When it comes to enforcement of oil and gas regulations in western states, Colorado is best and Utah worst according to a new study released by the group Center for Western Priorities.
This new analysis by the Center for Western Priorities finds that many Western state oil and gas enforcement programs are at times understaffed, leading to low inspection rates. Few states issue financial penalties that are adequate to ensure oil and gas companies are complying with regulations, with some states issuing no financial penalties at all.
In total, Western state oil and gas enforcement programs only collected $5.5 million from 62 fines in 2018, with more than 95 percent of that value assessed in Colorado. Critically, state enforcement programs often lack transparency, leaving the public in the dark. While some states have improved in recent years, decades of studies have shown that most states face chronic problems when enforcing oil and gas regulations.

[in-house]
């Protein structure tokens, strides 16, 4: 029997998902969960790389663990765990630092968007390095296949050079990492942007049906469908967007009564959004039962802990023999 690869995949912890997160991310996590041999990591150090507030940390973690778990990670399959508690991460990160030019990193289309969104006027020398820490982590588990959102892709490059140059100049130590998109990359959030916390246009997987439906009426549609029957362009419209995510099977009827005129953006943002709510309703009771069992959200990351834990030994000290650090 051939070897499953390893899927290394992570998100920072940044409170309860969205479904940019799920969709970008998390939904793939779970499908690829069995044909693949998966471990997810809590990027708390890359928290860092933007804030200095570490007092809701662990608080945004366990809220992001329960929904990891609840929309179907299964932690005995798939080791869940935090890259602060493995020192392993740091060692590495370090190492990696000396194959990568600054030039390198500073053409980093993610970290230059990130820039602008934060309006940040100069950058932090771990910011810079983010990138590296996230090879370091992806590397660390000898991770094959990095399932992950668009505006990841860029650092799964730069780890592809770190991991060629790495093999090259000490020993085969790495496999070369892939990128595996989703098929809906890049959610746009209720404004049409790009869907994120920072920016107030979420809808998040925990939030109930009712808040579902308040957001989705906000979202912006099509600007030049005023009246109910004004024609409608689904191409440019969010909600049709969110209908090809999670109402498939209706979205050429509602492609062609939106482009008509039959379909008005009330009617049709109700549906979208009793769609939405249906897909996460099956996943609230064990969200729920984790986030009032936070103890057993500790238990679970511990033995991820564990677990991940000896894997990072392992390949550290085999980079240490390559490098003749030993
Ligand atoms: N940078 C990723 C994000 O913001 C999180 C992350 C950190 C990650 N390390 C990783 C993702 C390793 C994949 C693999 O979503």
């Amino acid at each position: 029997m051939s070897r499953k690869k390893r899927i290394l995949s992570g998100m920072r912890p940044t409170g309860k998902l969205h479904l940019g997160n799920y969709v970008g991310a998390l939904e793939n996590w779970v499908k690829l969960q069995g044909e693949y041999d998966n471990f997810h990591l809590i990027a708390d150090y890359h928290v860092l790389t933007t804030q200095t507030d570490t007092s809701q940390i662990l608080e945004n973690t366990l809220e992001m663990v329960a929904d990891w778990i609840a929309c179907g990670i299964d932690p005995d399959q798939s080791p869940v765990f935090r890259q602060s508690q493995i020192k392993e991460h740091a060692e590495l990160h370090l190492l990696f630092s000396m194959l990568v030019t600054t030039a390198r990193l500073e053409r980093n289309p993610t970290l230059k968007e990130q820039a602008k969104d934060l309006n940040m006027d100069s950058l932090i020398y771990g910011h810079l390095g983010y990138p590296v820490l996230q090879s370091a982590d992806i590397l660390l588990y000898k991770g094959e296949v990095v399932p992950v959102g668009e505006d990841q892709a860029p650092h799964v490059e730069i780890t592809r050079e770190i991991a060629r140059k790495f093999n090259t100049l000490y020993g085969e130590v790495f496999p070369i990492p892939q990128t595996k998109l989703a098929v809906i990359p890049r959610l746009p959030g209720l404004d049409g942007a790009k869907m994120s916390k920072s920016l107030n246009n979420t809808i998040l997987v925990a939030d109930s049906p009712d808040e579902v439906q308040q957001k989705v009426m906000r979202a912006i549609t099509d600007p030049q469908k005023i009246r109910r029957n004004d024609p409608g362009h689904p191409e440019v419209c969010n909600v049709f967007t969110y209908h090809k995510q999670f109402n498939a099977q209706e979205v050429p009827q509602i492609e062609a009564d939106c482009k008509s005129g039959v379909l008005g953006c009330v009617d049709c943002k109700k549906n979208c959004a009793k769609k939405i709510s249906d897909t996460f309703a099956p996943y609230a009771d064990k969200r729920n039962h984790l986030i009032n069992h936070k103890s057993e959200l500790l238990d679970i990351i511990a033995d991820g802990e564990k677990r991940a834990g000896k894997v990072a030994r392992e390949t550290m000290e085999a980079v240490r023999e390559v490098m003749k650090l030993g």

Looking across states, Utah has historically had the worst enforcement, while Wyoming and New Mexico are in the process of improving programs. Colorado, Montana, and Nevada have some of the stronger oil and gas enforcement programs, although they have opportunities to improve, according to the Center.
Enforcing environmental and safety regulations is especially critical as the coronavirus pandemic intersects with market forces to send oil prices tumbling. With widespread operations and crashing oil prices, companies are looking to cut costs, and many face the prospect of bankruptcy. With low financial consequences for violations, many companies may see noncompliance as a cheaper option than correctly monitoring their operations or shutting down wells.
Click here to view study by the Center.